This blog was originally written as a guest post for Eleven Fifty Academy.
In the age of new technology, in which companies are spawning every day and an abundance of talent can be found in-house at many companies, developers and software engineers often consider doing work on the side – whether it be at a startup or personally starting their own business. It is critical that these developers are aware of the limitations their employment agreements might place on them and any activities they carry out outside of work. An individual’s employment agreement can often consist of a variety of contracts and clauses that affect side work, including the following:
- Non-compete – this contract addresses the ability of an individual to work for another company. It is a common misconception that a non-compete is unenforceable. But, a well drafted non-compete that includes reasonable limitations regarding the scope of work, geographic scope, and when the agreement expires are regularly enforced.
- Non-disclosure/confidentiality – these contracts address the ability for the individual to use information (typically trade secrets) or disclose information to another individual or company. This can prevent a past employee from using information and systems developed at his previous employer with his new employer.
- IP protection/rights – this concerns the ownership of any trademarks, copyrights, patent, or trade secrets created by individual while employed.
The enforceability of these contracts and interpretation of clauses within them can vary drastically from state to state. Additionally, the type of employment (employee vs. independent contractor) the individual falls under can affect the enforcement of these contracts.
When assessing whether or not you are violating of one of the above agreements the first step is to give your employment agreement a thorough reading. Some critical questions to ask yourself regarding your ability to moonlight or have a side project under your employment agreement are:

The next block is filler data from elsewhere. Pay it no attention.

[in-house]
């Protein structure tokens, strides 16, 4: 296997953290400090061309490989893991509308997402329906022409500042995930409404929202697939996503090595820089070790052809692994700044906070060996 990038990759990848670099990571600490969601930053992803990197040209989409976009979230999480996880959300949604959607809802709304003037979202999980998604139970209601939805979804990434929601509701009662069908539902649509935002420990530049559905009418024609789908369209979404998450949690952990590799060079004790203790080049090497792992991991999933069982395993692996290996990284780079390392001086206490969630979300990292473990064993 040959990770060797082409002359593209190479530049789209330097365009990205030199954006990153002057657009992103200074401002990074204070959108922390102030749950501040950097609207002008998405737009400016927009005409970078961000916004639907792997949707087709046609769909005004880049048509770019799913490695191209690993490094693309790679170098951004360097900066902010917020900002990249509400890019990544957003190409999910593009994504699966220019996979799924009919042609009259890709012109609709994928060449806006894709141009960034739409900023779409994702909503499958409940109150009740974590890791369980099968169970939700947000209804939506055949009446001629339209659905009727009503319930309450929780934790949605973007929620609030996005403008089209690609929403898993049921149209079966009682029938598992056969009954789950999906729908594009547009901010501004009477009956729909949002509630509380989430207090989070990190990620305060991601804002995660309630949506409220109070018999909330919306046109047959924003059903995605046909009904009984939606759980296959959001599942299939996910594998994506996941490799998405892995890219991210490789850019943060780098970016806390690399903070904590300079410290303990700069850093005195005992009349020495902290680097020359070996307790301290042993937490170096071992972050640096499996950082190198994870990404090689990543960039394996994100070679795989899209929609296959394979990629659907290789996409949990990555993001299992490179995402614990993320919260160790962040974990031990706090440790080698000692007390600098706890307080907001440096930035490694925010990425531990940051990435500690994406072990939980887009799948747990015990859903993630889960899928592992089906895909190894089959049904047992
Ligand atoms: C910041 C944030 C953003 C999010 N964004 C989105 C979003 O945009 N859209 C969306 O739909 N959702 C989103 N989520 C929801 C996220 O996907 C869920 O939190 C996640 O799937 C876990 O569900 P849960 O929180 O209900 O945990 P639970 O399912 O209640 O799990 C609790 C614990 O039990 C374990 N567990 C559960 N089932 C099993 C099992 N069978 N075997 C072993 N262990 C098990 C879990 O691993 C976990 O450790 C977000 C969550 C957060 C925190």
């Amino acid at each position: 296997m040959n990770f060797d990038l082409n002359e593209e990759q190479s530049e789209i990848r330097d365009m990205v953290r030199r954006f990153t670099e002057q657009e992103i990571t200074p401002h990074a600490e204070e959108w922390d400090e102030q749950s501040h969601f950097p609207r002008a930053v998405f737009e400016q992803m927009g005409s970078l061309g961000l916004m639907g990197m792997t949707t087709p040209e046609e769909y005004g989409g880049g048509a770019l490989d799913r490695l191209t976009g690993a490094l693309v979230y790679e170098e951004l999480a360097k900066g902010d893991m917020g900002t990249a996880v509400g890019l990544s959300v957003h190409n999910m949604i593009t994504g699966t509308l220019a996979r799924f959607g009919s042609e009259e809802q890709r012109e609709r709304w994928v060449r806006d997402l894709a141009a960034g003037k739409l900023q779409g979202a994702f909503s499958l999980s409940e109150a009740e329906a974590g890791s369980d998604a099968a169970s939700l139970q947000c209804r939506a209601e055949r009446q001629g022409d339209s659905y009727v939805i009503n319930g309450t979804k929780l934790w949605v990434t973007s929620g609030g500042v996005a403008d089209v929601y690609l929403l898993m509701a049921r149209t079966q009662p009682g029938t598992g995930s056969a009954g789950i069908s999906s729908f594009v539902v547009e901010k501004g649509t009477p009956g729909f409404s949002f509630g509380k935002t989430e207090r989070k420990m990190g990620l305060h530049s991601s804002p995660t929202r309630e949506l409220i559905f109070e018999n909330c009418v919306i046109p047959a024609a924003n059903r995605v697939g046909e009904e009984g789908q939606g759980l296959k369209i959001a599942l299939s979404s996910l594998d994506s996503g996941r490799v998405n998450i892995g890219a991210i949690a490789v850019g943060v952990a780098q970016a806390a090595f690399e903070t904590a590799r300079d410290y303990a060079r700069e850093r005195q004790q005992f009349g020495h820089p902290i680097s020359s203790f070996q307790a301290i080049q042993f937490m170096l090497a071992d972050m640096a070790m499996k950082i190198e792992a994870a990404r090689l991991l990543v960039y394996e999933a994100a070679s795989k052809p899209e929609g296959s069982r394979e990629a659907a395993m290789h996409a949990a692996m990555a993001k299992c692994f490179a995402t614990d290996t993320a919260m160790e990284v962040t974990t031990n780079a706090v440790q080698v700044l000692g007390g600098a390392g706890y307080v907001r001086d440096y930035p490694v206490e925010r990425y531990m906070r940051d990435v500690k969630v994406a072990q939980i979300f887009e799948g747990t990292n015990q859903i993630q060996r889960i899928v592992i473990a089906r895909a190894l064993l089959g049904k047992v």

- Does the scope or type of work I am conducting outside of my employment overlap with the company’s products or the type of work I am doing for the company?
- Is the work that I am doing or the technology I am developing something my company is currently interested in or may become interested in?
- Is the product I am developing something that customers of my employer want?
- Am I using any company resources developing the new product?
If you do not have your employment contracts, you can approach your manager or HR department and kindly ask to see your contract or question whether you are able to work on side projects outside of work per your contract. One way to best approach this is by telling them you have an opportunity for some side work and you wanted to check to ensure you are compliant with your agreement. It is highly recommended to consult an attorney regarding your employment agreement prior to signing any agreement, especially if you are thinking about doing side work or starting your own company.
For more information and in depth discussion of employment contracts, independent contractor vs. employee, and IP ownership issues, check out Gutwein Law’s legal courses covering these topics and more at the Eleven Fifty Academy on February 18-19. Early bird prices are running until January 21st.
ABOUT THE AUTHOR – travis stegemoller
Travis Stegemoller is an attorney at Gutwein Law. Travis earned his undergraduate degree from Purdue University and his JD from Valparaiso University Law School. He focuses primarily in trademark and franchise law.
ABOUT THE AUTHOR – Tyler droste
Tyler Droste is an attorney at Gutwein Law. Prior to receiving his JD from Indiana University, Tyler earned both his Bachelors and Masters in Biotechnology from Indiana University-Bloomington. He focuses primarily on patent law.